Bruce Springsteen Fans Betrayed by $5,000 Concert Tickets

Whether you followed the onetime blue collar balladeer since the Stone Pony days or if you just caught on, these prices are unforgivable

Bruce Springsteen fans across the country felt shocked and betrayed to discover that ticket prices to see their working class hero’s upcoming tour were growin’ up to the executive tier.

As Variety reports, Ticketmaster currently lists mid-range floor seats for between $4,000 to $5,000 and “less desirable” seats for a slightly more modest fortune. It only got worse when longtime devotees of The Boss learned he wasn’t quite the victim of sinister middlemen dealers holding the tickets hostage, rather the prices were listed at face value.

For many humans, this was their first interface with Ticketmaster’s “dynamic pricing” system, in which the most desirable “platinum tickets”—ranging from the back row to five feet from the performer’s face—ostensibly fluctuate in value as a direct response to how many people would want them. It is simple supply and demand, with a little extra something for the supplier.

The “dynamic” part happens when Ticketmaster matches its prices to what it suspects resellers could charge for them, holding onto the tickets as they gain value instead of releasing them into the wild—where they may be haggled over by fans and resellers, online scalpers and street scalpers… and on and on down the natural live-entertainment ecosystem.

With the “dynamic” method, Ticketmaster and Springsteen collect as much money as possible, while people who’ve been trading cassette bootlegs of his concerts since Nixon are left dancing in the dark.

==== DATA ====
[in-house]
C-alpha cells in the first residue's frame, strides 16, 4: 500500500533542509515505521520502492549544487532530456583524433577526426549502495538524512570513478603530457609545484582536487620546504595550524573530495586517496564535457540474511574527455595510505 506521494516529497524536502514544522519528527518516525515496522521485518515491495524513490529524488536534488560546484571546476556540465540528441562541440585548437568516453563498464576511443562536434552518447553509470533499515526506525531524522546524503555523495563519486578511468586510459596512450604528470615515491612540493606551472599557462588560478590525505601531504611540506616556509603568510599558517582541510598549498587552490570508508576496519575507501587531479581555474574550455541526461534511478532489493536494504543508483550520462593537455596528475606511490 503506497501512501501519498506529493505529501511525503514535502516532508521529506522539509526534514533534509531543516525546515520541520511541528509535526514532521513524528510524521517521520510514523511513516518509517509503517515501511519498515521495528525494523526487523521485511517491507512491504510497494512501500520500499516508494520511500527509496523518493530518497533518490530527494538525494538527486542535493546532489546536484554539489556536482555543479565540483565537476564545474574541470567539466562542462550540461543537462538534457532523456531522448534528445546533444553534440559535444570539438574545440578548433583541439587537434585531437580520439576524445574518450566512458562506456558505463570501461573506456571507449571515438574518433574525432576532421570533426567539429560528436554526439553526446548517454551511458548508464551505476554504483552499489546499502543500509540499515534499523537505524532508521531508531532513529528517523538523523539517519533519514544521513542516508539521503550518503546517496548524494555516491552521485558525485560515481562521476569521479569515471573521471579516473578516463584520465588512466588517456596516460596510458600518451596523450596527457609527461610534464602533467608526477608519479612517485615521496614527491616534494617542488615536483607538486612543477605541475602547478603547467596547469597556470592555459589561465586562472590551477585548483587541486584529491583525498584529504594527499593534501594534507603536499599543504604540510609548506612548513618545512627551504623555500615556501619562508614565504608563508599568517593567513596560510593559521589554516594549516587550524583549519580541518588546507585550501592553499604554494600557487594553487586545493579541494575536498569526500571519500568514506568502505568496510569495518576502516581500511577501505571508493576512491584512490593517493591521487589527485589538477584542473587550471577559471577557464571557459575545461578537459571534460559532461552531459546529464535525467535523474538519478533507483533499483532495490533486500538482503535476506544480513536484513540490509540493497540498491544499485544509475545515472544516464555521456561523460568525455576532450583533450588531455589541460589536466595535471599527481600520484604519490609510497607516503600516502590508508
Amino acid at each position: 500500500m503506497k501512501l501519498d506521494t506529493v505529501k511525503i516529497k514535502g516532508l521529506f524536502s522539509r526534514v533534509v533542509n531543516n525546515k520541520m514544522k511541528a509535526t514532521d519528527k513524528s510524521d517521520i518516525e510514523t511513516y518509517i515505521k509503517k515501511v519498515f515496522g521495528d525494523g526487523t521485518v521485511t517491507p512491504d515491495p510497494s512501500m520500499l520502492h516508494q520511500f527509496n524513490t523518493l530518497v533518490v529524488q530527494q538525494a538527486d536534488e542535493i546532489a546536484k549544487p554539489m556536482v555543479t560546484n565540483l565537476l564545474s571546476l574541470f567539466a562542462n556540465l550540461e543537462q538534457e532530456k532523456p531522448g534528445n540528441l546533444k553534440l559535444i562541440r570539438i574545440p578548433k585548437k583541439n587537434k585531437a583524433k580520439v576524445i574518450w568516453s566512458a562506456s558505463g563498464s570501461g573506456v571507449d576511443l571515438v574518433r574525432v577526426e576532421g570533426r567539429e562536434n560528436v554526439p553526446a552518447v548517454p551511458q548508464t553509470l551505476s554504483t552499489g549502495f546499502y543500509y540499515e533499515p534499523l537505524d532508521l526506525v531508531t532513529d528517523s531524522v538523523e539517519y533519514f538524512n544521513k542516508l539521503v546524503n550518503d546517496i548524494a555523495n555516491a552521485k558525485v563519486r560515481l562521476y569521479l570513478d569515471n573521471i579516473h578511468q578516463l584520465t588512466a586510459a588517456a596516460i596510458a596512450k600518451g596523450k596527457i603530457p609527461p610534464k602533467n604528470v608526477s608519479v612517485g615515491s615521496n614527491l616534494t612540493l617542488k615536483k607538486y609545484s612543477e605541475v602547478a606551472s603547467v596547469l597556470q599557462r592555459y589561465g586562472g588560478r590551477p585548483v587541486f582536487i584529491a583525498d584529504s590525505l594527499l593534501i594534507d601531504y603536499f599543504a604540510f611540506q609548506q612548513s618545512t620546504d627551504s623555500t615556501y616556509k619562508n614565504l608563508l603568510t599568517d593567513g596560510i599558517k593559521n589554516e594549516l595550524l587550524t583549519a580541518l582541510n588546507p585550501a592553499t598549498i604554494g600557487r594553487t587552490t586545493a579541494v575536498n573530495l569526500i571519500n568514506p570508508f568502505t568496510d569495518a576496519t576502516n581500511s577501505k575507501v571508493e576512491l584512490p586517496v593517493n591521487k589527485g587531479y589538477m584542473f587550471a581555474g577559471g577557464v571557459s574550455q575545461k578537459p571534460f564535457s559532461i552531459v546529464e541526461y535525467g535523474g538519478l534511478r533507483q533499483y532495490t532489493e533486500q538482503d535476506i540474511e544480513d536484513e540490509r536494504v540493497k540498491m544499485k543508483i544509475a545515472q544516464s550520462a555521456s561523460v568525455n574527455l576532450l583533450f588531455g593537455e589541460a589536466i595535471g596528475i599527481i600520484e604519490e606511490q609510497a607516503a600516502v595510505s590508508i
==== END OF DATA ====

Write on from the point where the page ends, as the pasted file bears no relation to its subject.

Springsteen fanzine Backstreets was first to post complaints about the gouge on Twitter, asking readers, “Tampa mid-floor for $4,400, anyone?”

E Street band guitarist and Sopranos star Steven Van Zandt—who will be joining Springsteen on this tour, as he has since they were in Steel Mill together in 1970—was asked by one Twitter user if he had seen the numbers.

“Little Stevie” quickly responded that he had “nothing whatsoever to do with the price of tickets.” Van Zandt then reiterated, “Nothing. Nada. Niente. Bubkis. Dick.”

But such millionaire mea culpas are worth little in the boys’ original stomping grounds. An opinion column was published in Thursday titled, “Bruce Springsteen does not care about you.”

In the piece, author Bobby Oliver remarked, “It is exceedingly clear that Bruce Springsteen does not care how much a given fan spends to see him play. If he did care, the rock icon who recently sold the rights to his publishing catalog for a cool $500 million — and whose concert tours typically rake in around $200 million at the box office — would refuse to work with Ticketmaster, finance the shows himself, buy permits to use unoccupied fields across America and set a ticket price he alone could control.”

Sounds like someone hasn’t heard that it’s hard to be a saint in the city.

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